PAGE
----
Bombshell drives home a story that’s equal parts shocking and frightening. The Fox News drama tells the true story of the courageous women whose allegations of sexual harassment brought down its CEO Roger Ailes in 2016.
The film focuses on three women: star anchor Megyn Kelly (Charlize Theron), Gretchen Carlson (Nicole Kidman), an anchor who is past her peak years at the network and Kayla (Margot Robbie), a fictional character who’s a stand-in for the ambitious young women Ailes (John Lithgow) abused over the years.
The film opens with the 2016 presidential campaign, as Megyn calls out Trump for his treatment of women at the Republican debate hosted by Fox News, and his response creates an even bigger headline. Later, the fact that she has to go easy on him in a one-on-one interview, thanks to Ailes, doesn’t sit well with her.
Megyn directly addresses the audience as she introduces us to Roger Ailes, saying he’s always watching. We see the many cameras placed around the office. She explains how he uses women’s legs to draw men’s attention to the news channel — hence the see-though on-air desks.
Extremely ambitious new girl Kayla wants to be the “next Megyn Kelly.” When she is called into Ailes’ private office, he flat-out lays out the price of “loyalty” in exchange for airtime on Fox. It’s a hard scene to watch as we see the humiliation she experiences.
Later, when Gretchen is let go from the network because she finally makes the choice to refuse to play the game anymore, she drops a bombshell, suing Ailes for sexual harassment. This causes chaos in the newsroom. To help her case, she needs women to speak up against Ailes. Megyn is silent at first, watching as other women debate about the right thing to do and even deny what they go through on a daily basis, still fearing for their jobs.
Bombshell unravels the horrors of harassment. It takes you behind the scenes of a toxic environment as Ailes abused the women who worked for him, knowing they wanted a job that granted them prestige and fame. It’s riveting and, at times, difficult to watch. The sheer terror that these women felt is so palpable, especially in Margot’s scenes.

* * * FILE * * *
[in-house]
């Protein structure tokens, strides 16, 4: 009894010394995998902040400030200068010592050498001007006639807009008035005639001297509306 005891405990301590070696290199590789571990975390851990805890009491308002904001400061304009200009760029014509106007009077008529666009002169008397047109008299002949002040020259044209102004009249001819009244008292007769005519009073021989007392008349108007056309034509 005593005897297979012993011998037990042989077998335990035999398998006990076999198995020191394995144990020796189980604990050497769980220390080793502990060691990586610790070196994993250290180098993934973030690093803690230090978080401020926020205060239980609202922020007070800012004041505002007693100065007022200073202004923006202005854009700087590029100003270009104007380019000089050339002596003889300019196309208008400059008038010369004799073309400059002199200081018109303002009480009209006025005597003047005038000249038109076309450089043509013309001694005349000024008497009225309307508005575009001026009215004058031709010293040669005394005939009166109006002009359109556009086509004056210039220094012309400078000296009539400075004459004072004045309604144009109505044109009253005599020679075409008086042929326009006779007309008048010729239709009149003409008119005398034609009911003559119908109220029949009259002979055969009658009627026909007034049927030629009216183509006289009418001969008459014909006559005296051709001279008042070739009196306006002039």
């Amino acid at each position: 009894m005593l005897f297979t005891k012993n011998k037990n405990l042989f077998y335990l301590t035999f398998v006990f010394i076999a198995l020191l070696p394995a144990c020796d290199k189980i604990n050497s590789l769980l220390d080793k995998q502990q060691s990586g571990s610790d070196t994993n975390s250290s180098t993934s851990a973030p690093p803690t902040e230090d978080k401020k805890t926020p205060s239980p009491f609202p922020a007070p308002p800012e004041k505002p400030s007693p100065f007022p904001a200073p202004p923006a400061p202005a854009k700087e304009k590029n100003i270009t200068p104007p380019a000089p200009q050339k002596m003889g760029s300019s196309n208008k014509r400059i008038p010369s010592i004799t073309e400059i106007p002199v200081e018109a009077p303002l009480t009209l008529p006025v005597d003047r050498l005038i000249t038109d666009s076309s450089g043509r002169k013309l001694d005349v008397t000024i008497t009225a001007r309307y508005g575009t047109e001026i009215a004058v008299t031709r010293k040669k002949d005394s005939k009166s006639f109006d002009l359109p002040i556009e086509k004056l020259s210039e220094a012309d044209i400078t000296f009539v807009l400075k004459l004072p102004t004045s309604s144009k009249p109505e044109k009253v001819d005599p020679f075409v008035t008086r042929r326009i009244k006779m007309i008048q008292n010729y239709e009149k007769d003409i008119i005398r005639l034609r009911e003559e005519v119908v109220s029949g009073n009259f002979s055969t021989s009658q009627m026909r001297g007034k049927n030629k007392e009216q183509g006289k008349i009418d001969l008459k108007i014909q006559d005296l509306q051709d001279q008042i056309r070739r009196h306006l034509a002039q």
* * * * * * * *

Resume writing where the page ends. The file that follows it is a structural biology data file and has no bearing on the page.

The actors throw themselves into their roles with complete zeal. Charlize Theron is at the center of it all — she’s equipped with an air of gravitas that commands your attention, especially in a dramatic role such as this. She disappears beneath the prosthetics and truly becomes the no-nonsense Megyn. From the very first scene, she steals the show, and deserves her Oscar nomination for her work on this film.
Also nominated for an Oscar for her role was Margot. She’s a composite character for all the women who felt that taking the abuse was the only way to keep their jobs. The internal turmoil she feels is visible in her expression, as she deliberates the heavy price of ambition and what she has to sacrifice, given the silent culture and corporate hierarchy.
Although Nicole portrayed Gretchen as having a quiet, confident persona, she was overshadowed, given the fact that Charlize and Margot were given more on-screen time. John Lithgow leaves a lasting impression as the disgusting, manipulative predator. The fact that his reign of terror lasted for so long leaves viewers filled with rage and discomfort. Quite often, the movie breaks the fourth wall to directly address the audience — as if they were confiding in us. I liked this direct approach.
The movie comes at a fitting time as the #MeToo movement and Harvey Weinstein scandal is ongoing. Bombshell is a heavy, hard-hitting, explosive film that tells a compelling story, based on true events. It certainly is a powerful eye-opener about the culture of sexual harassment and is a very worthy watch. ~Marriska Fernandes
Bombshell is now available on Digital, Blu-ray and DVD. Blu-ray bonus features:
No Easy Truths: The Making of Bombshell: A seven-part 90-minute featurette, which goes behind-the-scenes of how Charlize, Nicole, Margot and John got into character. The incredible Oscar-winning makeup transformations are also revealed. Director Jay Roach talks about why he wanted to helm this film, and we also get a look at the newsroom sets as seen in the film.
• Convergence: Genesis of the Film
• Quid Pro Quo: Charlize, Nicole, Margot, John
• Human Dynamics: The Ensemble Cast
• Breaking the Fourth Wall: Visual Design
• Layer by Layer: Makeup, Hair & Clothing
• A Unique Skill Set: Jay Roach
• Catalyst for Change: Parting Thoughts
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